Therefore, since we are surrounded by so great a cloud of witnesses, let us also lay aside every weight, and sin which clings so closely, and let us run with endurance the race that is set before us, looking to Jesus, the founder and perfecter of our faith, who for the joy that was set before him endured the cross, despising the shame, and is seated at the right hand of the throne of God. – Hebrews 12:1
My skin crawled as I saw an article this summer, in a prominent newspaper, detailing one man’s quest to preserve himself forever, to forestall death, and to be able to ‘live’ again after his demise. Cryonics, the science of attempting to preserve the physical body with the intention of future resuscitation, has attracted the attention of a small sector of society. Apart from being an uber-egotistical idea, (after all, what is so wonderful about any of us that we would think we should be around forever?) the thought of cheating the afterlife is more terrifying than death itself. God has created each of us in his image, something we know from childhood on, and has promised us eternal life, paid for by his Son.
Where did the idea of endless earthly life come from? From a profound fear of death, and from a vacuum in our lives where God should be. Thankfully, this is not true of everyone, and while not all are believers in Jesus, the son of God, and in his resurrection, most of us would agree that death is indeed the end of life on earth. Faith in Christ removes the fear of that end.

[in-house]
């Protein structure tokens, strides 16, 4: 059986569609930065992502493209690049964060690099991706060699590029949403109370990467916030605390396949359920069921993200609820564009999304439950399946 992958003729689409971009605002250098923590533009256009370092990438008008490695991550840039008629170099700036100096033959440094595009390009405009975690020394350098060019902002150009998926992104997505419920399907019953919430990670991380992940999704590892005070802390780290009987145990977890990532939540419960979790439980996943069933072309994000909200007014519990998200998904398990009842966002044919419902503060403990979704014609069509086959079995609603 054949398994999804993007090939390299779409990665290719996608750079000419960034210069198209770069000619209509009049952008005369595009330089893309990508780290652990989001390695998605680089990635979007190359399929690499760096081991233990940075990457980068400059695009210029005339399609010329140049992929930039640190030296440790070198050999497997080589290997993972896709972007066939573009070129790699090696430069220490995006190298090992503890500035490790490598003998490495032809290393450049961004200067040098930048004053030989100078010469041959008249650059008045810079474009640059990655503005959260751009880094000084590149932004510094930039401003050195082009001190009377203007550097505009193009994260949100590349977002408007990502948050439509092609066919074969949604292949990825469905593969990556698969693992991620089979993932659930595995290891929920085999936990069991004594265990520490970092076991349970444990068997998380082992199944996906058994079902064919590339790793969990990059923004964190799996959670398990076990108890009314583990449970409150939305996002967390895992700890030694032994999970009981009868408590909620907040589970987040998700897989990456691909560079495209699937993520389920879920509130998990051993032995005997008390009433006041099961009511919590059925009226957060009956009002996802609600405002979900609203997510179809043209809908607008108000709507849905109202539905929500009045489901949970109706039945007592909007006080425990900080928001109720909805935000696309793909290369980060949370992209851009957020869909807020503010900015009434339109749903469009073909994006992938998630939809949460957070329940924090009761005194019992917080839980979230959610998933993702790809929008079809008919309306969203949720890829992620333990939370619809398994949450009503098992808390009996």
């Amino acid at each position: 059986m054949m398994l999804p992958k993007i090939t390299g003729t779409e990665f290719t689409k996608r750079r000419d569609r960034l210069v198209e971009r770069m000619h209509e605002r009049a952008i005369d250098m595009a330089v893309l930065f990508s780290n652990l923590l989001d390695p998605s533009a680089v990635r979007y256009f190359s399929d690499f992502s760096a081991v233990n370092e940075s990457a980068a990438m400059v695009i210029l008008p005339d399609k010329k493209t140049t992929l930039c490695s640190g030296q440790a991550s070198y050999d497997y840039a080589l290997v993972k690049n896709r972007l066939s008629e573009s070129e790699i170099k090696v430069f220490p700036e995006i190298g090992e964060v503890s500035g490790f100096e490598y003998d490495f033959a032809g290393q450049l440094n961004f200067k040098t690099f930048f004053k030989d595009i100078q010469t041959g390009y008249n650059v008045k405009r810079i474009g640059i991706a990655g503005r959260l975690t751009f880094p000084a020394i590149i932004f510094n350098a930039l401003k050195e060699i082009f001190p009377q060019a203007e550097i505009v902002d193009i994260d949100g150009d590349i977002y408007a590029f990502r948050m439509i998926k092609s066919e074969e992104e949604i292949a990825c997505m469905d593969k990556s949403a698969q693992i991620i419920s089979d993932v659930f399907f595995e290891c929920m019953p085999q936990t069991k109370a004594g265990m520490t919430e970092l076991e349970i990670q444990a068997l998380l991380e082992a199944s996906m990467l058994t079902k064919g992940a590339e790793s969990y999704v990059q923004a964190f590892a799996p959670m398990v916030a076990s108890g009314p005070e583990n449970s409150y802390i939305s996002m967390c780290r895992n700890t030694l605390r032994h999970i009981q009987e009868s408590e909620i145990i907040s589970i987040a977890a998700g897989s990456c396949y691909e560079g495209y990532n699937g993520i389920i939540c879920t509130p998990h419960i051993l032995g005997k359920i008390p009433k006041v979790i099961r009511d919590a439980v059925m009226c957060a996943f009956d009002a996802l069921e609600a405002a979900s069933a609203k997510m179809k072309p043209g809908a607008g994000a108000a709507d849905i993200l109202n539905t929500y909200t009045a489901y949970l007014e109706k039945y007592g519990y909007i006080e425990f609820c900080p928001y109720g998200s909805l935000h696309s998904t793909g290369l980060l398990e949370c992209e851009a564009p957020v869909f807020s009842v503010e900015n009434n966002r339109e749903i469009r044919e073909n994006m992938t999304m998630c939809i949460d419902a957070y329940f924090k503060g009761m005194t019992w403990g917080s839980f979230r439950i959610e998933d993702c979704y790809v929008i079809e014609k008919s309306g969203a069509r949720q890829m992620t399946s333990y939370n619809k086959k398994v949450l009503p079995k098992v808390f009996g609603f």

Recently my husband and I had the opportunity to travel in Germany, and while there, a friend took us to visit an ancient Jewish cemetery. Used continuously by the surrounding townships since 1661, this large and beautiful old cemetery is in a secluded site, set among trees high on a hill overlooking the country village of Altengronau in Hessen. The last gravestones are from 1937, a sobering reminder of where Jews from that area died after that year. The peace and the sense of other-world-ness that pervaded the whole place was overwhelming, and we felt the nearness of people of God.
In the Apostle Paul’s letter to the Hebrews we read of the ‘cloud of witnesses’, describing those who have lived and died before us, and now partake of the Life promised us. For those of us who remain, this thought brings deep comfort, and in fact, shows us that death is not an end, but a crown of glory over a life lived in obedience to God. Yes, the pain of separation exists, grief is real, but without this promise, it would be unbearable. My father, separated by death from his wife of 55 years, stood at her grave, and stated with conviction, “I do not understand it, but I believe in eternal life.” Less than four weeks later, he joined her in that Life. Their closeness to me on many occasions is not a fantasy. It is real, and through it, they remain part of my family.
When my parents died, I gained something I did not know I needed, but now cannot imagine living without. That is an awareness of the eternal, which, if we let it, will pervade our very being, and our daily lives.